Prolonging shelf life of fruits
PAKISTAN produces over 14 million tonnes of fruits and vegetables of which almost one-third is wasted and never reaches the consumer.
High post-harvest losses not only lower incomes of producers and traders, but also reduce the quantity available in local market as well as for export.
Despite large production, our fresh produce exports are negligible (three per cent) and also fetch lower prices in international markets. So far Pakistani exporters have not been able to penetrate into high end supermarket chains, which account for about 80 per cent of the fruits and vegetables sales in the EU and other developed countries.
Mango export earns about $24 million annually and around 60-70 per cent of good quality varieties is exported to the Middle East and 15-16 per cent to Europe.
The export of fresh produce, particularly mango is limited by enormous cost of air freight as compared to sea freight. The interest in sea freighting of mangoes is growing and probably it is the only commercially viable option for export to distant places in the future. However, it needs extended time and specific protocols to be developed for maintaining fruit quality, which is only possible using Controlled Atmosphere (CA) Technology. Mangoes from South America are being successfully shipped to the EU using CA Technology.
Looking at the need and demand of the sector, Punjab Agricultural Research Board (PARB) initiated a project on “Exploiting Control Atmosphere Technology potential for extended storage and shipping of fresh produce to international markets”. The project was managed by Dr Aman Ullah Malik, Professor of Horticulture, University of Agriculture Faisalabad (UAF) to increase shelf life of fresh vegetables and fruits for the export to distant markets.
The project was executed with collaboration of National Institute of Food Science and Technology (NIFS&T), Plant Pathology department of UAF and METRO Cash & Carry Pakistan.The specific problems addressed were: optimum CA-conditions for different fruits and vegetables; extension of shelf life and maintenance of quality of mangoes and facilitating sea-freighting for reducing cost of shipment to high end markets.
Chief Executive PARB Dr Mubarik Ali says the successful establishment of the SOP for CA technology for fresh produce would greatly benefit exporters in future”. It will generate a good return of money invested on research, enhance our exports and create sound recognition for Pakistani fresh products in international markets.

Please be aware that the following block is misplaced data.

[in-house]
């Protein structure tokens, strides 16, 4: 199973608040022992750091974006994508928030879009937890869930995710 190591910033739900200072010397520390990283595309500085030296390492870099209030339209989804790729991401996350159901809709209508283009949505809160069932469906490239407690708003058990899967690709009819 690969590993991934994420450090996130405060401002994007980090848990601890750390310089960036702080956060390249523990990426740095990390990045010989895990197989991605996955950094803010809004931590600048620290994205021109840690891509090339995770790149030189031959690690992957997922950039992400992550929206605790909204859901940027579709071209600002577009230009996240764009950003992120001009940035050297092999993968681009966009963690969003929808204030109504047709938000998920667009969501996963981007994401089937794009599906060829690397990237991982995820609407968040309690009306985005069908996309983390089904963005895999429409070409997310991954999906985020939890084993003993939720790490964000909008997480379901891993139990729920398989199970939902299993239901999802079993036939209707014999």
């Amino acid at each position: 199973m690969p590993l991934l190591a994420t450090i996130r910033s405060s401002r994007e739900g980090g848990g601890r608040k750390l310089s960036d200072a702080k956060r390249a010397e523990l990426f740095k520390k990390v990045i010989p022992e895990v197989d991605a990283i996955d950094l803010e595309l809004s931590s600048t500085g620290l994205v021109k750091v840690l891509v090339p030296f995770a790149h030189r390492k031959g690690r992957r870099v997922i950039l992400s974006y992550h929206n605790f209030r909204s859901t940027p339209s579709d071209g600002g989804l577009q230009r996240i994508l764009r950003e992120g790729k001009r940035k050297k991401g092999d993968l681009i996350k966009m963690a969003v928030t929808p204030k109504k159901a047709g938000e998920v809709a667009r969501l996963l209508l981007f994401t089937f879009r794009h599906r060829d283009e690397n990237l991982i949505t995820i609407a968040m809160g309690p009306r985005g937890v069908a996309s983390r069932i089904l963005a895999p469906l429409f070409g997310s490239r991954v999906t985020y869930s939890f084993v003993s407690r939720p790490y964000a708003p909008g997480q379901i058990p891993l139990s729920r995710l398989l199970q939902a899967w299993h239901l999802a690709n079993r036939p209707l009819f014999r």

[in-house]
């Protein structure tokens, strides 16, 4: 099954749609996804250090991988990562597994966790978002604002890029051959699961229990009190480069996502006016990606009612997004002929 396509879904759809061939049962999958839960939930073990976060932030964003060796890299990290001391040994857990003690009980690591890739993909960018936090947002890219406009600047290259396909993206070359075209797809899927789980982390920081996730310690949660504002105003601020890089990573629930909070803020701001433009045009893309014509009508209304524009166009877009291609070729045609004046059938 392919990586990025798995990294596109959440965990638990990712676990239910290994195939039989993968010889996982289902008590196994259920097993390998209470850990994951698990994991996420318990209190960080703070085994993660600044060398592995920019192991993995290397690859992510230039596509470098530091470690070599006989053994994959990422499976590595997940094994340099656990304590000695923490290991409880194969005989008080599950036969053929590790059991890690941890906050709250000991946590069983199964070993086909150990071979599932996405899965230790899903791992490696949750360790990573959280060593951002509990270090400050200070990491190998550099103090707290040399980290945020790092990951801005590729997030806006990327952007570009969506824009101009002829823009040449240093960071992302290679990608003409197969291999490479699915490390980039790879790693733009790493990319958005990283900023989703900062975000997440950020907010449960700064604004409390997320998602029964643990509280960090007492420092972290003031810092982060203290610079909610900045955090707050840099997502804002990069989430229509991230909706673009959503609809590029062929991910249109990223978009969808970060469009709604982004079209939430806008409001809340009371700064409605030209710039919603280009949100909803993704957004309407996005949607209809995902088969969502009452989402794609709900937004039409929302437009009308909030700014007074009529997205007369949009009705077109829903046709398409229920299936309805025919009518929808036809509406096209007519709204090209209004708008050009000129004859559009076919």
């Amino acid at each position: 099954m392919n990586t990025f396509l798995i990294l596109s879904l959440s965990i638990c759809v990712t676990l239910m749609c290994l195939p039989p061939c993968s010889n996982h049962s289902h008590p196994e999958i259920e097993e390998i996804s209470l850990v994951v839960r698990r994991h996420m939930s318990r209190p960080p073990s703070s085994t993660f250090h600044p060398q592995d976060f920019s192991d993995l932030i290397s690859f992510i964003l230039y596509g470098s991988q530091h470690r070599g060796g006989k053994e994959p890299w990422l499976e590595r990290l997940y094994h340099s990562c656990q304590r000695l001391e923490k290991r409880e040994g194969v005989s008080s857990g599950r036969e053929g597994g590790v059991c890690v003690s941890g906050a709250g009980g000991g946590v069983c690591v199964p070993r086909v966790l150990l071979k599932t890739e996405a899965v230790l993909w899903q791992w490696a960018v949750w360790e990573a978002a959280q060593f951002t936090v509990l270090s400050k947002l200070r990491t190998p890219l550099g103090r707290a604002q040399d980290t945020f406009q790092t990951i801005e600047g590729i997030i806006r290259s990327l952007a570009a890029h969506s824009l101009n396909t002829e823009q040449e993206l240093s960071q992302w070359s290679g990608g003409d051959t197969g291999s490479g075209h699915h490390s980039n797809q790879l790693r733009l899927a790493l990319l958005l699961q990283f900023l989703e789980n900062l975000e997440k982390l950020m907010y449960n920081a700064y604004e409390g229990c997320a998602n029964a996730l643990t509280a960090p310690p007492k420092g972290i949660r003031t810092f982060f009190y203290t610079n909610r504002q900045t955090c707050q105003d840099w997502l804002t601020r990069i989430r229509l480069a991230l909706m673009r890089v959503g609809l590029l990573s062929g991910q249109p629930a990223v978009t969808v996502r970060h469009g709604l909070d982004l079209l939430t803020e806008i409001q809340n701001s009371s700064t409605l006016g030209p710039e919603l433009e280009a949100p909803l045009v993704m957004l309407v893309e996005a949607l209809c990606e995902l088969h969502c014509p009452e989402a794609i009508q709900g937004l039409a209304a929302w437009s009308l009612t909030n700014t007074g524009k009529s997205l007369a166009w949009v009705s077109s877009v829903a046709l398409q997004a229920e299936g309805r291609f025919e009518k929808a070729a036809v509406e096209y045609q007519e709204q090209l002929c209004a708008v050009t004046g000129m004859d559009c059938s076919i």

The overall results on mango varieties suggest that storability and marketability of mango can be improved through appropriate use of CA technology. This has created potential for long distance shipments (up to four weeks) followed by 5-6 days of shelf life.
Chilies performed better under CA conditions with storability up to two weeks followed by two days shelf life.
The technology did not achieve much success in case of kinnow due to sensitivity of the fruit; however, alternatives such as initial pre-cooling, wax and proper ventilation can increase its shelf life. Effect of CA conditions on apple varieties can also enhance the storability of Kala Kulu and Shin Kulu up to nine months followed by two weeks of shelf life at ambient conditions.
A recent success story linked with the project is that a commercial CA shipment of ‘Sindhri’ mango using the SOPs developed under this project was sent to Netherlands. General remarks about shipment were very good; fruit was firm green, attractive in appearance and developed good taste. There was complete control on disease and importer was interested to buy large volumes of mangoes the following year. The successful arrival of the shipment after 36 days (29 days in transit and seven days on shelf) was a great breakthrough in the mango export industry.
Just one 40-feet container of mangoes saved Rs2 million in freight charges, compared to the same quantity delivered by air, said Dr.Amanullah Malik, the project manager. He emphasised that investing Rs20 million in the project to develop SOPs will induce many more containers to be exported to distant destinations.
Dr Amanullah said the usefulness of this project has been demonstrated by arranging seminars, trainings, workshops, meetings and visits for the local growers/ store keepers/ cold store operators/ traders and exporters.
Another remarkable achievement is publication of two research papers in the 7th International Post-harvest Symposium in Malaysia. A modern Controlled Atmosphere R & D infrastructure has been developed at Institute of Horticultural Sciences to meet the long-term national needs.